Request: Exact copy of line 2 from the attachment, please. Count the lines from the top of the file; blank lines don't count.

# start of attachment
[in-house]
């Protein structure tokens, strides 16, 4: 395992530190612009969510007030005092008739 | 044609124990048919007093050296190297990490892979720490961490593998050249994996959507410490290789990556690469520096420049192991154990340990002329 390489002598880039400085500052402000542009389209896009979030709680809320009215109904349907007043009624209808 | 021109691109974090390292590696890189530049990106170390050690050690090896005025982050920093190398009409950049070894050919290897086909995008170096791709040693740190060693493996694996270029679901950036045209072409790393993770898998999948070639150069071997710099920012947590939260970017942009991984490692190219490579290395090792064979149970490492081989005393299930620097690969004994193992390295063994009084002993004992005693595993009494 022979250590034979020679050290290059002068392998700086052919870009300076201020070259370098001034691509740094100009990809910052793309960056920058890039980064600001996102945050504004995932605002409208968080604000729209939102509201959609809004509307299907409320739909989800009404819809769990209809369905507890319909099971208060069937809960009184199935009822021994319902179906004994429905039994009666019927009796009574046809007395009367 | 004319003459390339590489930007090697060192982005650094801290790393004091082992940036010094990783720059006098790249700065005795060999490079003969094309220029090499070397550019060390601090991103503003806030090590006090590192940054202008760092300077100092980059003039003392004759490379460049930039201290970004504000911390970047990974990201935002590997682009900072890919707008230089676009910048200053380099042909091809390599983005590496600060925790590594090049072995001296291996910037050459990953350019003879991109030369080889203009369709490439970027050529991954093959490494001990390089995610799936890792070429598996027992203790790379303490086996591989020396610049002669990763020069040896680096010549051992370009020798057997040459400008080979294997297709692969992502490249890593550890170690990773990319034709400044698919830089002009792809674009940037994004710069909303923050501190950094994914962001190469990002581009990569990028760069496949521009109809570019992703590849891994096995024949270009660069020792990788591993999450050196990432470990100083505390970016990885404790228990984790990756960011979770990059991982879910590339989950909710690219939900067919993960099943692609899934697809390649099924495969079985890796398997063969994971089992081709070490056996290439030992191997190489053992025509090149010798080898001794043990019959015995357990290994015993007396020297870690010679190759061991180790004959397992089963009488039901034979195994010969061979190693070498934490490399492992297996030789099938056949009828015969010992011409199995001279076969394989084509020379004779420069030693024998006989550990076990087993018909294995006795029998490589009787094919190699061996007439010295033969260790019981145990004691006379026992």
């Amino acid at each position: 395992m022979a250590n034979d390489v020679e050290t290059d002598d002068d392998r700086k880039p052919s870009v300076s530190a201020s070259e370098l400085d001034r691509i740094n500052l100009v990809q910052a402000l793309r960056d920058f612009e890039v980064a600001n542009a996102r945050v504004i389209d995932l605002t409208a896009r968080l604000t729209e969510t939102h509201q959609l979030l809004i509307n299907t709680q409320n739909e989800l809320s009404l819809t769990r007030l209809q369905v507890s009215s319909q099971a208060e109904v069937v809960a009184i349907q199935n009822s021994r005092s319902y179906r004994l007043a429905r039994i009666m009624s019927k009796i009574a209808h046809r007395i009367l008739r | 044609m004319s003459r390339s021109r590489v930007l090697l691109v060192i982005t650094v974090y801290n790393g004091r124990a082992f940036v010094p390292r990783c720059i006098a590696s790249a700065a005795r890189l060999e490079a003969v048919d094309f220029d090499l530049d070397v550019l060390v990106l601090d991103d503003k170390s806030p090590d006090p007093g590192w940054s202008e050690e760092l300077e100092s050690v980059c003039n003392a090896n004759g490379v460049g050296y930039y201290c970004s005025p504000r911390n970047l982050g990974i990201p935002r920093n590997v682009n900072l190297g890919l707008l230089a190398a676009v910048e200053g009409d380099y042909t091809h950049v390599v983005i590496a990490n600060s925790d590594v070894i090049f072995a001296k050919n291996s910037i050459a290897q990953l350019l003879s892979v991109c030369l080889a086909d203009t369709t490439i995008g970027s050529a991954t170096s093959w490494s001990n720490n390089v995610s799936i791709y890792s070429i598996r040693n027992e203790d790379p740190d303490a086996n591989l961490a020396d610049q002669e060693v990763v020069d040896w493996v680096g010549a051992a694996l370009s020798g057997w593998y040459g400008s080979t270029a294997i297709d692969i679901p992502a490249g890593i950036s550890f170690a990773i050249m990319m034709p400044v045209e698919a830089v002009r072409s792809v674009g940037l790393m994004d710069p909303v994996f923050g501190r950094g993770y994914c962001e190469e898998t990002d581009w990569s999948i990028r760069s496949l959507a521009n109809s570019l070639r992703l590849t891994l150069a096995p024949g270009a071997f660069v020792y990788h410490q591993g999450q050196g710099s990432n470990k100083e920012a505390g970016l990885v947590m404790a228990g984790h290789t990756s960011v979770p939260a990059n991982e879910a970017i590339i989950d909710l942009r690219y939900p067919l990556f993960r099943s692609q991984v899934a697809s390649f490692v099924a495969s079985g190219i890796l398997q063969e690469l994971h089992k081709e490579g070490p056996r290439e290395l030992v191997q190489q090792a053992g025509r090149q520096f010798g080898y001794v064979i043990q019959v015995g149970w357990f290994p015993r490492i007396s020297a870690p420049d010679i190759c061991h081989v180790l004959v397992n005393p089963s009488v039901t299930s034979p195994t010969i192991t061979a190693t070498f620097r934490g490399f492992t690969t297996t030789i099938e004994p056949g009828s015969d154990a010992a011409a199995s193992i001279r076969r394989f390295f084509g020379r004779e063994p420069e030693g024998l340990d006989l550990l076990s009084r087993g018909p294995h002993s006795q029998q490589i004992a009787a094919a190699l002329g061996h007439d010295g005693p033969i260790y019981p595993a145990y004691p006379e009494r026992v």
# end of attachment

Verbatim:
């Protein structure tokens, strides 16, 4: 395992530190612009969510007030005092008739 | 044609124990048919007093050296190297990490892979720490961490593998050249994996959507410490290789990556690469520096420049192991154990340990002329 390489002598880039400085500052402000542009389209896009979030709680809320009215109904349907007043009624209808 | 021109691109974090390292590696890189530049990106170390050690050690090896005025982050920093190398009409950049070894050919290897086909995008170096791709040693740190060693493996694996270029679901950036045209072409790393993770898998999948070639150069071997710099920012947590939260970017942009991984490692190219490579290395090792064979149970490492081989005393299930620097690969004994193992390295063994009084002993004992005693595993009494 022979250590034979020679050290290059002068392998700086052919870009300076201020070259370098001034691509740094100009990809910052793309960056920058890039980064600001996102945050504004995932605002409208968080604000729209939102509201959609809004509307299907409320739909989800009404819809769990209809369905507890319909099971208060069937809960009184199935009822021994319902179906004994429905039994009666019927009796009574046809007395009367 | 004319003459390339590489930007090697060192982005650094801290790393004091082992940036010094990783720059006098790249700065005795060999490079003969094309220029090499070397550019060390601090991103503003806030090590006090590192940054202008760092300077100092980059003039003392004759490379460049930039201290970004504000911390970047990974990201935002590997682009900072890919707008230089676009910048200053380099042909091809390599983005590496600060925790590594090049072995001296291996910037050459990953350019003879991109030369080889203009369709490439970027050529991954093959490494001990390089995610799936890792070429598996027992203790790379303490086996591989020396610049002669990763020069040896680096010549051992370009020798057997040459400008080979294997297709692969992502490249890593550890170690990773990319034709400044698919830089002009792809674009940037994004710069909303923050501190950094994914962001190469990002581009990569990028760069496949521009109809570019992703590849891994096995024949270009660069020792990788591993999450050196990432470990100083505390970016990885404790228990984790990756960011979770990059991982879910590339989950909710690219939900067919993960099943692609899934697809390649099924495969079985890796398997063969994971089992081709070490056996290439030992191997190489053992025509090149010798080898001794043990019959015995357990290994015993007396020297870690010679190759061991180790004959397992089963009488039901034979195994010969061979190693070498934490490399492992297996030789099938056949009828015969010992011409199995001279076969394989084509020379004779420069030693024998006989550990076990087993018909294995006795029998490589009787094919190699061996007439010295033969260790019981145990004691006379026992």